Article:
For years people have pondered the importance of reading for pleasure, both as a student and as an adult. Especially in this day and age of technology, the value placed on reading a novel seems to have lessened. There are just so many other things to do with one’s time.

I might be a little bias on this subject as an avid reader and also an author, but I believe reading is important for a variety of reasons. Obviously it is a source of pleasure and it stimulates the imagination. As much as you might’ve rolled your eyes every time you heard the “reading makes you smarter” rant from every adult ever, they’re actually right. Just maybe not in the way that you’d expect.

Reading puts things in a different context, whether it be Munchausen syndrome, taxonomies or the suffrage movement. Yeah, I read a lot of books.

But it doesn’t just make you more intelligent about particular topics that were covered in the latest spy thriller, it teaches your brain to remember things – big things, little things, obscure things. Facts you heard mentioned by a teacher once come to life as you read the latest historical fiction novel. Maybe a character’s passing mention of a recently elected president, the name of an artist or a fact that you forgot about triggers memories of articles, research and learning from years before. It is all data for your brain, to be stored and retrieved at a later date.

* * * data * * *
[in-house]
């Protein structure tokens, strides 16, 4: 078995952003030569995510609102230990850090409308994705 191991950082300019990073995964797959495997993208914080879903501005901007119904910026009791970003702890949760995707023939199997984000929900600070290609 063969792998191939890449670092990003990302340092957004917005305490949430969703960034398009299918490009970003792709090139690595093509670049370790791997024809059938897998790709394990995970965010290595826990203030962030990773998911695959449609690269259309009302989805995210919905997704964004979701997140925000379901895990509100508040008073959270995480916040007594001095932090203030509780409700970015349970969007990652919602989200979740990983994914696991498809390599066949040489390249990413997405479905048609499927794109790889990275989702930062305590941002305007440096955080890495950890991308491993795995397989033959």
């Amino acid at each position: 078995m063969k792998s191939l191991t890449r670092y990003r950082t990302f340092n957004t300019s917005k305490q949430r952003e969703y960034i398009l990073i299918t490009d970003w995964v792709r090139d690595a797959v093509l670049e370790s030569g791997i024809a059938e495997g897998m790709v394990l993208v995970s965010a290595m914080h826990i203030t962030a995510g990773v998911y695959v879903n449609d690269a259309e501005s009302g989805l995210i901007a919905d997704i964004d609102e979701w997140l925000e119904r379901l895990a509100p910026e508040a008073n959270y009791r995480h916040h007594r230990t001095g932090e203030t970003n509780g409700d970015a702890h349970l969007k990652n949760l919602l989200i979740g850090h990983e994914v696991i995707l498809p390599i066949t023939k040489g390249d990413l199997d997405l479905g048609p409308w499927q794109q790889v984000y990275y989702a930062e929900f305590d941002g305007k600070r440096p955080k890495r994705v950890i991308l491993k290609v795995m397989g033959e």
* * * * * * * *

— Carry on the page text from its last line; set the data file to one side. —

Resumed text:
According to the Society for Research in Child Development, a recent study revealed that early reading skill might positively affect later intellectual abilities. Mothers who begin reading to their children at a very early age have toddlers with greater language comprehension, larger, more expressive vocabularies and higher cognitive scores by the age of 2. Reading and improved vocabulary lead to more language opportunities and competencies for children.

We have established that if you read, your comprehension and intelligence can be improved. It is important to realize that struggling with vital reading skills is not a sign of low intelligence. Many highly intelligent people have struggled with reading; although, when properly taught, most people can learn to read easily and quickly.

If you are a student, even an adult student, and you want to pass a hard class, read. And not just your textbook. Books entertain you while they teach you, so it doesn’t actually feel like you’re learning. Reading is knowledge, but subtle knowledge that’s an added bonus to the story you’re already enjoying. Couldn’t we all use more of that?

Melody K. Smith

Sponsored by Access Innovations, the world leader in taxonomies, metadata, and semantic enrichment to make your content findable.